• Journal of Theoretical and Philosophical Psychology 01/2015; 35(4):260-261. DOI:10.1037/a0039566

  • Journal of Theoretical and Philosophical Psychology 01/2015; DOI:10.1037/teo0000027
  • [Show abstract] [Hide abstract]
    ABSTRACT: Much of the literature concerned about Psychology's conceptual disarray and disunity remains unaware of, or disinclined to consider, the essential role that metaphysics hasin addressing these matters. Properly understood, metaphysics involves what it is to be and to become, that is, what must be involved for anything to occur. Accordingly, metaphysics belongs to the phenomena that psychologists study. If we take the constituents of reality to be complex networks of situations that change over time through the dynamic interplay of parties, it is possible to derive a set of metaphysical categories that constitute the ontological conditions necessary for anything to occur, including bio-psycho-social processes. These conditions of existence are the placeholders for knowledge generally and they entail excluders for conceptual errors, that is, there is a logic to the metaphysical categories which any theory, model, or method in Psychology should observe. This logic bears heavily on relationality, and it is evident that beneath Psychology's surface of "progress-being-made," many conceptualize a range of topics in ways that are at odds with the logic of relations. These topics include types of dependence and the concept of constitution, representational cognition, reification, meaning, the "measurement imperative," qualitative research, and causation. In short, if Psychology were to take metaphysics seriously, it would begin not with method (as has historically been the case) but with the conditions of existence. They provide the ontological justification for hermeneutic inquiry and qualitative research in Psychology; they are the fundamental counterpoint to conceptual disarray and disciplinary fragmentation-they unify.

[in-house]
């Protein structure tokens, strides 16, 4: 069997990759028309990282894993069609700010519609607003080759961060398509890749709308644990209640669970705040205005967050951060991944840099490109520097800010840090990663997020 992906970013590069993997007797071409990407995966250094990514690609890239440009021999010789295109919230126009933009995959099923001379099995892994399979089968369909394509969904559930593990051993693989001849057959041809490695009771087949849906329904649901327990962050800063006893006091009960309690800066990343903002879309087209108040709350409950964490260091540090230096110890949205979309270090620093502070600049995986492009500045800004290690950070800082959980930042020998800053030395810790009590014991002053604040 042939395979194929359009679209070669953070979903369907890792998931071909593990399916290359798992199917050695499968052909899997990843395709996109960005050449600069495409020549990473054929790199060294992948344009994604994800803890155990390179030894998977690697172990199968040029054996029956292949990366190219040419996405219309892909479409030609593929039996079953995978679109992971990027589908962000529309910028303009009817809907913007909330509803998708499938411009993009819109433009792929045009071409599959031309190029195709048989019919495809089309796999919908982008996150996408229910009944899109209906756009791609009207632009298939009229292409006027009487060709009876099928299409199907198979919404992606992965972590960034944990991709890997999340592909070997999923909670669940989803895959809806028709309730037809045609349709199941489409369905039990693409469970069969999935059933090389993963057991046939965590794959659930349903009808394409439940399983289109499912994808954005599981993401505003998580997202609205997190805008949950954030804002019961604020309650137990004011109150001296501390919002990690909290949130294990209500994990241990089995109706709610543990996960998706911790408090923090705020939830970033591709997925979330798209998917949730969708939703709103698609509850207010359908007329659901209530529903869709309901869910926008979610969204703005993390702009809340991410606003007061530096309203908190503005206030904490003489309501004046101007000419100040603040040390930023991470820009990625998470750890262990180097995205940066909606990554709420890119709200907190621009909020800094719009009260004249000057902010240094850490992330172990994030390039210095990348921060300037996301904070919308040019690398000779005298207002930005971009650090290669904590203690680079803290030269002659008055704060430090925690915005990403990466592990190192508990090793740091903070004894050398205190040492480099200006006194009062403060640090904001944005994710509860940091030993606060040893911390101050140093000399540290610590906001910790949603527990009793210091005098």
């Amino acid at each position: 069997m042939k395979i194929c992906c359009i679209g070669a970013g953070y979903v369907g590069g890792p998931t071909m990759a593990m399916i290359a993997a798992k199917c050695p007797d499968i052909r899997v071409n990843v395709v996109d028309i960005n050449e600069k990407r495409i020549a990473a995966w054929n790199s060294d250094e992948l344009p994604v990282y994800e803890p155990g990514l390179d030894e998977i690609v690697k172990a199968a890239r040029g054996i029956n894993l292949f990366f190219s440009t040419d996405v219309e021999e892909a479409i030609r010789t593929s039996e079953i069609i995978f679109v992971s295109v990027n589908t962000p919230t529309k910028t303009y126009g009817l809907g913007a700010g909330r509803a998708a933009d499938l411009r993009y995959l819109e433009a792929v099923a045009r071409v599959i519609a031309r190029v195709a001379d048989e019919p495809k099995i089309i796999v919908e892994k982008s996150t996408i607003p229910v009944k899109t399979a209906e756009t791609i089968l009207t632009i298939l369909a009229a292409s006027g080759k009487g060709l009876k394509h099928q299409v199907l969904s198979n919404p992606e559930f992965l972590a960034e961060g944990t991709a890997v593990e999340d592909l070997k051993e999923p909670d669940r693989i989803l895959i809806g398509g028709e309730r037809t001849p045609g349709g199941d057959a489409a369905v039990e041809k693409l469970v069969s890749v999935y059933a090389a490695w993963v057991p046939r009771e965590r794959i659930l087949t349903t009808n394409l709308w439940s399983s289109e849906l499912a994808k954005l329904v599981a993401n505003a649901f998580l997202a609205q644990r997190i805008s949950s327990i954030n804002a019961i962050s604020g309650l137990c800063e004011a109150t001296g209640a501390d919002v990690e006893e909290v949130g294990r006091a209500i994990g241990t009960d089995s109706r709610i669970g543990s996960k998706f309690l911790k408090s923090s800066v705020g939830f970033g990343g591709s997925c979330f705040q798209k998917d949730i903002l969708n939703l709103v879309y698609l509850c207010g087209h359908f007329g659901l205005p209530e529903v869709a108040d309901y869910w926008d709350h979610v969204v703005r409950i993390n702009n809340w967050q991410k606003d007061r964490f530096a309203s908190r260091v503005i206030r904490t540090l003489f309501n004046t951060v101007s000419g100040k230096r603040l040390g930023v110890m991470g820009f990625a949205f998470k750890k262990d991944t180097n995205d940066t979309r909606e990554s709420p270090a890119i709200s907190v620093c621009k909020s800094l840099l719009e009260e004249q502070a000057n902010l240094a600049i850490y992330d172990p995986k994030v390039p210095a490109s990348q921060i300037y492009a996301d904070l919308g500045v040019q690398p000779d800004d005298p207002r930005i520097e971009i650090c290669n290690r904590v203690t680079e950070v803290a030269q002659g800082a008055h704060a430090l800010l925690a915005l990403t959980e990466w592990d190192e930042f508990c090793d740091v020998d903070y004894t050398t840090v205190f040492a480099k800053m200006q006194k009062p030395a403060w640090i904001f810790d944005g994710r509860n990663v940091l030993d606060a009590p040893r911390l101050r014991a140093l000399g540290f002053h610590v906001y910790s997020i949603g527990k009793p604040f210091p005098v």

Journal of Theoretical and Philosophical Psychology 08/2014; 34(3):161-186. DOI:10.1037/a0036242
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    ABSTRACT: From an anticapitalist perspective we examine the personal and political economy of the desires for social justice expressed by psychologists associated with either the Society for the Psychological Study of Social Issues (SPSSI) or Behaviorists for Social Responsibility (BSR). First, we consider terms and concepts related to social justice and acknowledge our conceptual debts to critical theory, poststructuralism, feminist epistemology, and liberation psychology. To provide context, we briefly review North American psychologists’ historical relationship to the state. Then, after discussing the implications of different accounts of SPSSI’s past expressions of interest in social justice, we assess three collections of articles in the last decade of SPSSI’s house organ, the Journal of Social Issues. Next, we examine the interests in social justice shown by B. F. Skinner and subsequent generations of operant behaviorists, known as behavior analysts. Overall, our review of these two bodies of literature indicates that authors tended to use the language of social justice loosely and to present liberal political visions, abstracted from direct political involvement and aimed at reforming social conditions. Furthermore, we infer that the privileged socioeconomic status of academic psychologists compromises aspirations to contribute to social action that challenges the status quo. Accordingly, we propose abandoning attempts as psychologists to practice social justice. Instead, we advocate joining emancipatory struggles in solidarity with other citizens, while striving to overcome socioeconomic and intellectual hierarchies in academic psychology. (PsycINFO Database Record (c) 2014 APA, all rights reserved)